"'That's what I was discussing with Mike Wilson and the S and R guys just as you showed up. Finding this other body and dealing with it has pretty much put a wrench in the works. Also, the crime scene is right in the middle of the area they were searching. Between preserving evidence and the sun going down, I'd say they're pretty much out of business for tonight. Mike says they can be back here first thing in the morning and take another crack at it then."
Nodding, Joanna looked back up the road to where Crow Woman still stood waiting for an answer. "I suppose I'd holler go tell her," she said. "The news was awful enough to begin with, and this is that much worse. I'll also have Dispatch contact Fran Daly."
"You mentioned her before," Ernie said. "Who is she?"
"Dr. Fran Daly," Joanna replied. "She's Doc Winfield's pinch-hitting investigator from the Pima County ME's office. She and Jaime have spent the afternoon locked up in a collapsed crawl space back in Pomerene on another homicide. I don't believe Dr. Daly was happy to be working with us on that first case. When she finds out about this one, I doubt she'll be thrilled."
"So what?" Ernie said. "In this business, them's the breaks."
Walking back toward the Blazer, Joanna tried to think of what to say to Crow Woman. For someone who had pre-pared herself for the worst, would she regard this reprieve as a blessing or a curse?
"Well?" Crow Woman demanded impatiently.
"There's no point in your seeing her," Joanna said. "The dead woman isn't your sister-in-law."
"Not Katrina?" Crow Woman echoed faintly. "But I thought… I understood…"
"So did we all," Joanna replied grimly. "But my investigators say that the body that was found has been out in the desert far longer than your sister-in-law has been missing."
"So you're saying Trina may still be okay?"
"She may be. Let's hope, anyway. It isn't like she's been out in the boonies in the dead of winter. Then we'd have to worry about hypothermia. It's not cold at all, and currently there is water available."
"But you said they found a body." Crow Woman sounded anxious. "Who's dead, then?"
"We don't have any way of knowing," Joanna answered. "Not yet. That's what we're trying to find out."
"Was this person murdered? Is it a man or a woman?"
"Please," Joanna said. "We're just starting our investigation. What I'm telling you is that the victim is not your sister-in-law. Beyond that, I can't tell you anything more."
Crow Woman wasn't interested in taking no for an answer. "Look," she said, "I have a business to run here. If people are being killed on or near my property, I need to know about it. I have guests to protect. And if one person has been murdered, then that's probably what's happened to Trina as well."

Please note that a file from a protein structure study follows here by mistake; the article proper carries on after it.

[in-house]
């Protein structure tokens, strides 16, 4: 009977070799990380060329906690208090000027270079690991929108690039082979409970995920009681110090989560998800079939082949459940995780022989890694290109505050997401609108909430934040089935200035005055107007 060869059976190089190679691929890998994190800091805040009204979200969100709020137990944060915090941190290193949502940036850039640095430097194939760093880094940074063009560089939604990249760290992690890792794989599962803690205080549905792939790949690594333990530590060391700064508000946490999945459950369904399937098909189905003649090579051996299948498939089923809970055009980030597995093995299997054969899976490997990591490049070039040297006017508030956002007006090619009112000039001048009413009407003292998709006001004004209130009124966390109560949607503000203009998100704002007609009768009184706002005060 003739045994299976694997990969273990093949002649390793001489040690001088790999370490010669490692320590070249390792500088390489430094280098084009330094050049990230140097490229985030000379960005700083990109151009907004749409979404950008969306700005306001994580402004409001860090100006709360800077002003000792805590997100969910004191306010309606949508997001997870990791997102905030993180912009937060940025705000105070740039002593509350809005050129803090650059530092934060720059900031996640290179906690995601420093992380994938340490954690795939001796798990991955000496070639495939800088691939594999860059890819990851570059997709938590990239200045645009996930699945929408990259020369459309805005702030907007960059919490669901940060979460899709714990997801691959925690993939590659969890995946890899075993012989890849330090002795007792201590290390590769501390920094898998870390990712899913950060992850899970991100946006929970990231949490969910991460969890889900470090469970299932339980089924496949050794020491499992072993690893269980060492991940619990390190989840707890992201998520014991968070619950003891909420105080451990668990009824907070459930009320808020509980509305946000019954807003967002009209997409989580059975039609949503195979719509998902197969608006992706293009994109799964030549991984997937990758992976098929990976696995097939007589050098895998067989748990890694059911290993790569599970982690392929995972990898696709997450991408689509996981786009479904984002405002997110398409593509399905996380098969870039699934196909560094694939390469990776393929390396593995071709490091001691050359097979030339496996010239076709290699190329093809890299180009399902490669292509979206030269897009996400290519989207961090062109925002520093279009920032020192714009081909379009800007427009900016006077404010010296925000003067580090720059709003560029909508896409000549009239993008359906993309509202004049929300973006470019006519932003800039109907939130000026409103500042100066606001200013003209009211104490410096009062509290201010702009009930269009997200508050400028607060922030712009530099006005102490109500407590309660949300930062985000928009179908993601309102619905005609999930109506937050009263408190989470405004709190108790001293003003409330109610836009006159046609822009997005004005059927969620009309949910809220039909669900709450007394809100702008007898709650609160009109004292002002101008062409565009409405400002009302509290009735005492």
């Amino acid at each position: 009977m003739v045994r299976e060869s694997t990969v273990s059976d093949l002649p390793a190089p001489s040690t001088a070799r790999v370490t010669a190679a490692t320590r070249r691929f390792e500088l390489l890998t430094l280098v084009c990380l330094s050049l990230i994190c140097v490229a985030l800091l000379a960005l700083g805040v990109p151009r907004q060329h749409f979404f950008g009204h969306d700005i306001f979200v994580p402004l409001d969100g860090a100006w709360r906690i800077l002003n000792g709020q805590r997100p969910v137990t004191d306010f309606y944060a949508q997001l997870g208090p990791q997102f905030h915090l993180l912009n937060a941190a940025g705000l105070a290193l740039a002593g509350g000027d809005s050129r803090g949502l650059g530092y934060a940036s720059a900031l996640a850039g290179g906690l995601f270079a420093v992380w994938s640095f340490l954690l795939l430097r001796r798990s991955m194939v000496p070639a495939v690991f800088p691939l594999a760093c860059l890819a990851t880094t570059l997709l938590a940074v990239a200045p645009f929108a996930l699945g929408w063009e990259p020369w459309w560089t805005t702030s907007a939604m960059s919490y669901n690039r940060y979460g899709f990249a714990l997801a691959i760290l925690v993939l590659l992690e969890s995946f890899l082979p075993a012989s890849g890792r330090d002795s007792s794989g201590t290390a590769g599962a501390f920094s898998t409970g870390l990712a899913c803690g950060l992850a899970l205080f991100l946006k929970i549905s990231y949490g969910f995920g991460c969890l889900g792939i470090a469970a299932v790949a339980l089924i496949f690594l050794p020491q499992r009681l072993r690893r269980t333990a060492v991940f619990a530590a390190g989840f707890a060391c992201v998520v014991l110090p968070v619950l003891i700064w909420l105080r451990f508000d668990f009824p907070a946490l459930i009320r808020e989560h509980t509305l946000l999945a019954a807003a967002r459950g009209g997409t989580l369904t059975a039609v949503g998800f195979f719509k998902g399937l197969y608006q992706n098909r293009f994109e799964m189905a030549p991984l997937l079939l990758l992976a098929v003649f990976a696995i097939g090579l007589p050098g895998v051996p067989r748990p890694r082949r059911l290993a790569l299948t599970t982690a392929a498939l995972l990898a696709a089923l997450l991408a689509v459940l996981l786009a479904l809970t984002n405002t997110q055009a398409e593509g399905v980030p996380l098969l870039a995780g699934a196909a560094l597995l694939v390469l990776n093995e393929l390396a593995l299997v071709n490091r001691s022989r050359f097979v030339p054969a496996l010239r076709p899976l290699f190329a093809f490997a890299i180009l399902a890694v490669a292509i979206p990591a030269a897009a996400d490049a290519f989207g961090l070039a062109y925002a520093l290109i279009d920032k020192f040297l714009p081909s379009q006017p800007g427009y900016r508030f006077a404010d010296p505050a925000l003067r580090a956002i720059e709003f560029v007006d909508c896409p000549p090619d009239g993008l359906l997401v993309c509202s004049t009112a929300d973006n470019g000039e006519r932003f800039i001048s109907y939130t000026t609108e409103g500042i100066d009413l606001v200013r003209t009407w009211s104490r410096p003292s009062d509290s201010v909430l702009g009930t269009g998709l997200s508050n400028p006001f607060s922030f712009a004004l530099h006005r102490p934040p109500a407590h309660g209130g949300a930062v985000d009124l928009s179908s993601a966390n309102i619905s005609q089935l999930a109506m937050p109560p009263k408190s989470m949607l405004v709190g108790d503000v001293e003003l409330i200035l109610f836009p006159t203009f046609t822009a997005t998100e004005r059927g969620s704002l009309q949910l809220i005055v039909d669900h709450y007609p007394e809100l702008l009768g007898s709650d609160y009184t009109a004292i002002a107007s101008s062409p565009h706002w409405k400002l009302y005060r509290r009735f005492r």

Joanna hesitated, puzzling over exactly how to address Crow Woman. Is Crow her first name and Woman her last? Joanna wondered.
"Ms. Crow Woman," Sheriff Brady said finally, assuming her most official-sounding tone, "please don't leap to any unfounded conclusions. Until Detective Carpenter and I actually visit the crime scene, there's no way for us to know whether or not it's on your property. I can assure you that, as the investigation progresses, you will be kept informed. And as for your sister-in-law, the Search and Rescue team will he going back out first thing in the morning to look for her."
"In the morning," Crow Woman echoed. "What's the muter with them going back out right now? It won't be dark for a while yet."
"We're doing the best we can," Joanna replied gently. "For your sister-in-law and for the dead woman as well. Why don't you just go on back home and let my people and me do our jobs."
She turned away from Crow Woman, reached into the Blazer, and pulled the radio microphone off the hook. She radioed through to Tica Romero at Dispatch.
"Tica," she said, "I need you to reach Chief Deputy Voland or Detective Carbajal back in Pomerene. Tell them that as soon as they finish with the Clyde Philips crime scene, they'll need to bring Dr. Daly up here to Rattlesnake Crossing. Tell Detective Carbajal there's another homicide on tap that we'll need Fran Daly to investigate."
"Does that clear the missing-person case, then?" Tica asked.
Joanna looked back at the black-clad figure of Crow Woman striding away toward the cluster of buildings that made up the core of Rattlesnake Crossing. She wanted to be sure Katrina Berridge's sister-in-law was well beyond hearing distance before she spoke again.
"No," she said with a sigh. "I almost wish it did, but it doesn't. Trina Berridge is still missing. It's somebody else who's dead."
Tica Romero whistled. "What's happening around here?" she demanded. "Two murders in one day? Isn't that some kind of record?"
"It's a record, all right," Joanna answered. It sure as hell is!